Periodontal disease is linked to a complex interplay between environmental factors (smoking and bacterial flora of the oral cavity) and patient-related factors (genetic, immune system, age, diabetes). However, the 'bacterial infection is the primary cause of periodontitis and, in smokers, there was a greater presence of some species of bacteria more difficult to eradicate: the' Actinobacillus actinomycetemcomitans, Bacteroides forsythus and Porphyromonas gingivalis.
Finally, there exists a strong scientific evidence that smoking results in significant deleterious effects on the inflammatory and immune response to the disease such as, for example, the reduction of blood flow to periodontal level and revascularization of the bone and soft tissues, which make reason for the greater incidence , the increased aggressiveness and unresponsiveness to treatment of periodontal disease in smokers than non-smokers.
Recently, some studies have also suggested that smoking may also negatively affect bone metabolism.
It has been detected a correlation between smoking and the development of caries. In particular, patients who chew tobacco to bring the highest average of caries destruenti or infiltrating at the level of coronal and root compared to non-smoking patients. Obviously, the number of lesions is directly related to the amount of tobacco consumed per week and the total time of the habit. The increased risk mechanism seems to be related to the levels of fermentable sugar present in chewing tobacco, which stimulate the growth of cariogenic bacteria.
Canker sores afflict more non-smokers than smokers: quit smoking increases the incidence of ulcers, while restart reduces. This phenomenon is explained by the fact that smokers develop a hyperkeratinization of the mucosa, which protects it from ulcers. The nicotine, also, can induce a reduction in the inflammatory response which, in the smoker patient, induces a reduced suscettibiltà to aphthous stomatitis.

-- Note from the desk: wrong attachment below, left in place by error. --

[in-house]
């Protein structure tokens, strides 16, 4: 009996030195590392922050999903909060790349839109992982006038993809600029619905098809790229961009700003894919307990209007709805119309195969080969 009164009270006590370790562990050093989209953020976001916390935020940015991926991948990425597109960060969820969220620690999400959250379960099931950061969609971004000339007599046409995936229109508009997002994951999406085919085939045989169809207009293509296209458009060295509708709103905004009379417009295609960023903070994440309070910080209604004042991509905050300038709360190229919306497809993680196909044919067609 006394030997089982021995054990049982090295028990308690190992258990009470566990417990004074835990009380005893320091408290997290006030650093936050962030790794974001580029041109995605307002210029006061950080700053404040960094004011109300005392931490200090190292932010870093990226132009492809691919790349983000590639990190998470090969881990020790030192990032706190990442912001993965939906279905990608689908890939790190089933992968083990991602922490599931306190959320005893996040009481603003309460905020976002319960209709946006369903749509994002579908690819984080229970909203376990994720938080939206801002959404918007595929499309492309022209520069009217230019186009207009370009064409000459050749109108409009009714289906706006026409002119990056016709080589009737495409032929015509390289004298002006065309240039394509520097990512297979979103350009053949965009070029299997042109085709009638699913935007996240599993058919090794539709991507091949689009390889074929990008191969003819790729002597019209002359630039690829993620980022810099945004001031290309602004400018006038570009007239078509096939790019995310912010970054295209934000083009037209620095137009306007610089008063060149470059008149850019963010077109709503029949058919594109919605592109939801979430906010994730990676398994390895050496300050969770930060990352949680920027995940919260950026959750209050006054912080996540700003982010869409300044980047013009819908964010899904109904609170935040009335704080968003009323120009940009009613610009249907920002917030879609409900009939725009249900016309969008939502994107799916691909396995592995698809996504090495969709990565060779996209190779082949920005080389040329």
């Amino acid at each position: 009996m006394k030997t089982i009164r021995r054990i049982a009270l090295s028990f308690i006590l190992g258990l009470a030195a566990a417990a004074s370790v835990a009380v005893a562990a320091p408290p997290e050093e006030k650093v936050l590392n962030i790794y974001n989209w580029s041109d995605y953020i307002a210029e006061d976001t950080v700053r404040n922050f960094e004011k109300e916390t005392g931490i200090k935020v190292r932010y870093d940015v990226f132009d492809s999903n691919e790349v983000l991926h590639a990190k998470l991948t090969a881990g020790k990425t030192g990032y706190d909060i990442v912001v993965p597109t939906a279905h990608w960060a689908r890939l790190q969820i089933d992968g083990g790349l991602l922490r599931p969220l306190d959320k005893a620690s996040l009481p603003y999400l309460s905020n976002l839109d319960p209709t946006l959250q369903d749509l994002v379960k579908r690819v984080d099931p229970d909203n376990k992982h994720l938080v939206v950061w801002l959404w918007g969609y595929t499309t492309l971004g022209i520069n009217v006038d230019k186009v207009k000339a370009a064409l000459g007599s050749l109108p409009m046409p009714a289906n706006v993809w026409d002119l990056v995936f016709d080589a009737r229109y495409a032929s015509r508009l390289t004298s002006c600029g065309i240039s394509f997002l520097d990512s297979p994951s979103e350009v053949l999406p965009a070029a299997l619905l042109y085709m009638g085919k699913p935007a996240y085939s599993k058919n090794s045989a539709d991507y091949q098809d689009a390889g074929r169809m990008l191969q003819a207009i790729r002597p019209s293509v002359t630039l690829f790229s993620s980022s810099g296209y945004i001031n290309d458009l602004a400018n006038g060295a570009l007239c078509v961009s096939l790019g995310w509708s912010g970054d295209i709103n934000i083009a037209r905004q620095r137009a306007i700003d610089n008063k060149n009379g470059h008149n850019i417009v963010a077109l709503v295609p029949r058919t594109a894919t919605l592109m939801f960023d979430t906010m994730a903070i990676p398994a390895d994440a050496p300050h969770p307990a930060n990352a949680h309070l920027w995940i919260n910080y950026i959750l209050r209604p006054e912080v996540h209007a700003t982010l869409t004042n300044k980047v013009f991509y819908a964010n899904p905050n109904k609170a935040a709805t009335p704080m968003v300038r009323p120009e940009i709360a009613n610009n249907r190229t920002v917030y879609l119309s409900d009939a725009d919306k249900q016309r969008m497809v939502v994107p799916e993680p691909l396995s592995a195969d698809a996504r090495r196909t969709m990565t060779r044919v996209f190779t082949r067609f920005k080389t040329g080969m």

Disorders and saliva glands
It has been shown that passive smoking causes substantial alteration of the structure of the salivary glands in experimental situations, such as altering its functionality, while active smoking involve alterations in both the glandular structure in the composition of saliva.
In smokers, in fact, the concentrations of the most common salivary antioxidants appear to be significantly reduced. This reduction appears to be related to the onset and progression of oral cancer and smoking-induced saliva-mediated.
The tobacco in all its forms, is a risk factor for cancer and for other lesions of the oral mucosa, for periodontal disease, for the gingival recession and for the coronal and root caries. The more you smoke, the more the risk of developing oral disease increases. In addition, smokers who have periodontal disease respond less to surgery than non-smokers, while those who develop cancer have a higher risk of developing other cancers of the upper digestive tract-plane level.
It is clear, therefore, that quitting smoking has obvious benefits, both as regards the risk of cancer of the oral mucosa and periodontal disease, for which to develop some lesions of the oral cavity.
It is the duty of the specialist to communicate to the patient smoker risks due to exposure and suggest a recovery therapy to quit smoking. The intervention of 'dentist can be very effective by virtue of the business relationship established with these patients, who are inclined to follow his advice.